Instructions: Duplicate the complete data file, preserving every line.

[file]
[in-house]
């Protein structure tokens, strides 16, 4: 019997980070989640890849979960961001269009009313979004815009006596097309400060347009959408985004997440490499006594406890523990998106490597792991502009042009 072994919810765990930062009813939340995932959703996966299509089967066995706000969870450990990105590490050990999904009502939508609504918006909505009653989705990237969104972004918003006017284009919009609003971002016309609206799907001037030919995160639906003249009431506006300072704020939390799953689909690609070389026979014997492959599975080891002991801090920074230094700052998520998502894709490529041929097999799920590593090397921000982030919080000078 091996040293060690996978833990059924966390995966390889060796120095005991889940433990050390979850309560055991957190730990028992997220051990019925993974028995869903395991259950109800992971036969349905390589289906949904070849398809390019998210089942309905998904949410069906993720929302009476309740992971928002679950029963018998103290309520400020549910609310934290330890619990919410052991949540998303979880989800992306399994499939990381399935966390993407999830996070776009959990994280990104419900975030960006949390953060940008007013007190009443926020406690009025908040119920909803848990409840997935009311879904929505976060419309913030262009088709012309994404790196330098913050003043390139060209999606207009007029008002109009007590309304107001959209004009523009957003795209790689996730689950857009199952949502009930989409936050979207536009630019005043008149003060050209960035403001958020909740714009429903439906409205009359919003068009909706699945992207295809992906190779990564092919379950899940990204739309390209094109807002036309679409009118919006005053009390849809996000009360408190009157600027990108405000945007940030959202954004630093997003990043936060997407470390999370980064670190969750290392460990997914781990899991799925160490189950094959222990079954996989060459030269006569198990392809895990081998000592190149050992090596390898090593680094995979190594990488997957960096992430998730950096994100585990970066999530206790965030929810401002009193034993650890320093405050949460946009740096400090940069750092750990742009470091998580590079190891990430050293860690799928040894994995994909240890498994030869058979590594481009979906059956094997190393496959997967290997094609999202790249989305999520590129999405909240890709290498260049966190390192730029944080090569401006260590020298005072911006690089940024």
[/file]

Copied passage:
[in-house]
């Protein structure tokens, strides 16, 4: 019997980070989640890849979960961001269009009313979004815009006596097309400060347009959408985004997440490499006594406890523990998106490597792991502009042009 072994919810765990930062009813939340995932959703996966299509089967066995706000969870450990990105590490050990999904009502939508609504918006909505009653989705990237969104972004918003006017284009919009609003971002016309609206799907001037030919995160639906003249009431506006300072704020939390799953689909690609070389026979014997492959599975080891002991801090920074230094700052998520998502894709490529041929097999799920590593090397921000982030919080000078 091996040293060690996978833990059924966390995966390889060796120095005991889940433990050390979850309560055991957190730990028992997220051990019925993974028995869903395991259950109800992971036969349905390589289906949904070849398809390019998210089942309905998904949410069906993720929302009476309740992971928002679950029963018998103290309520400020549910609310934290330890619990919410052991949540998303979880989800992306399994499939990381399935966390993407999830996070776009959990994280990104419900975030960006949390953060940008007013007190009443926020406690009025908040119920909803848990409840997935009311879904929505976060419309913030262009088709012309994404790196330098913050003043390139060209999606207009007029008002109009007590309304107001959209004009523009957003795209790689996730689950857009199952949502009930989409936050979207536009630019005043008149003060050209960035403001958020909740714009429903439906409205009359919003068009909706699945992207295809992906190779990564092919379950899940990204739309390209094109807002036309679409009118919006005053009390849809996000009360408190009157600027990108405000945007940030959202954004630093997003990043936060997407470390999370980064670190969750290392460990997914781990899991799925160490189950094959222990079954996989060459030269006569198990392809895990081998000592190149050992090596390898090593680094995979190594990488997957960096992430998730950096994100585990970066999530206790965030929810401002009193034993650890320093405050949460946009740096400090940069750092750990742009470091998580590079190891990430050293860690799928040894994995994909240890498994030869058979590594481009979906059956094997190393496959997967290997094609999202790249989305999520590129999405909240890709290498260049966190390192730029944080090569401006260590020298005072911006690089940024």